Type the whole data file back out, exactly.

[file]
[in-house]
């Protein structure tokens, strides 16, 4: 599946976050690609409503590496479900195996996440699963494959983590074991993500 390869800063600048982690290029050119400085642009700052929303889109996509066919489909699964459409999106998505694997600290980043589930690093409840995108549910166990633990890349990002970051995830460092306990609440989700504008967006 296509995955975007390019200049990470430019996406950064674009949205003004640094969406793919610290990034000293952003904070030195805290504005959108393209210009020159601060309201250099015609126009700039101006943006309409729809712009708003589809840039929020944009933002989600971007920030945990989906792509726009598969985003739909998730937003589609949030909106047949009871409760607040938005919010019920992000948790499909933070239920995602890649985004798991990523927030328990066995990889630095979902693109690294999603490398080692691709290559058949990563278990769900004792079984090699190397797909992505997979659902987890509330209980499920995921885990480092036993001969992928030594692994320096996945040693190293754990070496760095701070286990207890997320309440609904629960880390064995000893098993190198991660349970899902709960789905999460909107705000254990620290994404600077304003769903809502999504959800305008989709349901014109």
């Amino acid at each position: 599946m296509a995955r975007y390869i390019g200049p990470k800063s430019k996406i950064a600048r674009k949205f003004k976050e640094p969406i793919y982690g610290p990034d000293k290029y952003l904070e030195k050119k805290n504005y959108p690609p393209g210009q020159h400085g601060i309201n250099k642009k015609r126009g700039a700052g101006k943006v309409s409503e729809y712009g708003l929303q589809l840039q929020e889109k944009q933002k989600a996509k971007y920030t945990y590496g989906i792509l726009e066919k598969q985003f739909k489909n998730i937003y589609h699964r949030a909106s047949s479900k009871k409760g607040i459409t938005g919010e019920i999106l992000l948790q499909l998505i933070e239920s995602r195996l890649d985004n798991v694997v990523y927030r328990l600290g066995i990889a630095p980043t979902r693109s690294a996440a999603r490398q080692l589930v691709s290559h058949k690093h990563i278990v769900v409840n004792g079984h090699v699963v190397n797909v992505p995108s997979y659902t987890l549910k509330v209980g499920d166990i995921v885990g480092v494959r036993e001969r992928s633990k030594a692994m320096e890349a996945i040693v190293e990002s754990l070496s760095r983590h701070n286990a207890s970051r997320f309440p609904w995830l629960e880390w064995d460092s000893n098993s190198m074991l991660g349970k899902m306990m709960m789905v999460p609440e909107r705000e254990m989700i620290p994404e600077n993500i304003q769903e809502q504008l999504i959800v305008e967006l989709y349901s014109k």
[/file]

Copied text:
[in-house]
């Protein structure tokens, strides 16, 4: 599946976050690609409503590496479900195996996440699963494959983590074991993500 390869800063600048982690290029050119400085642009700052929303889109996509066919489909699964459409999106998505694997600290980043589930690093409840995108549910166990633990890349990002970051995830460092306990609440989700504008967006 296509995955975007390019200049990470430019996406950064674009949205003004640094969406793919610290990034000293952003904070030195805290504005959108393209210009020159601060309201250099015609126009700039101006943006309409729809712009708003589809840039929020944009933002989600971007920030945990989906792509726009598969985003739909998730937003589609949030909106047949009871409760607040938005919010019920992000948790499909933070239920995602890649985004798991990523927030328990066995990889630095979902693109690294999603490398080692691709290559058949990563278990769900004792079984090699190397797909992505997979659902987890509330209980499920995921885990480092036993001969992928030594692994320096996945040693190293754990070496760095701070286990207890997320309440609904629960880390064995000893098993190198991660349970899902709960789905999460909107705000254990620290994404600077304003769903809502999504959800305008989709349901014109």
């Amino acid at each position: 599946m296509a995955r975007y390869i390019g200049p990470k800063s430019k996406i950064a600048r674009k949205f003004k976050e640094p969406i793919y982690g610290p990034d000293k290029y952003l904070e030195k050119k805290n504005y959108p690609p393209g210009q020159h400085g601060i309201n250099k642009k015609r126009g700039a700052g101006k943006v309409s409503e729809y712009g708003l929303q589809l840039q929020e889109k944009q933002k989600a996509k971007y920030t945990y590496g989906i792509l726009e066919k598969q985003f739909k489909n998730i937003y589609h699964r949030a909106s047949s479900k009871k409760g607040i459409t938005g919010e019920i999106l992000l948790q499909l998505i933070e239920s995602r195996l890649d985004n798991v694997v990523y927030r328990l600290g066995i990889a630095p980043t979902r693109s690294a996440a999603r490398q080692l589930v691709s290559h058949k690093h990563i278990v769900v409840n004792g079984h090699v699963v190397n797909v992505p995108s997979y659902t987890l549910k509330v209980g499920d166990i995921v885990g480092v494959r036993e001969r992928s633990k030594a692994m320096e890349a996945i040693v190293e990002s754990l070496s760095r983590h701070n286990a207890s970051r997320f309440p609904w995830l629960e880390w064995d460092s000893n098993s190198m074991l991660g349970k899902m306990m709960m789905v999460p609440e909107r705000e254990m989700i620290p994404e600077n993500i304003q769903e809502q504008l999504i959800v305008e967006l989709y349901s014109k």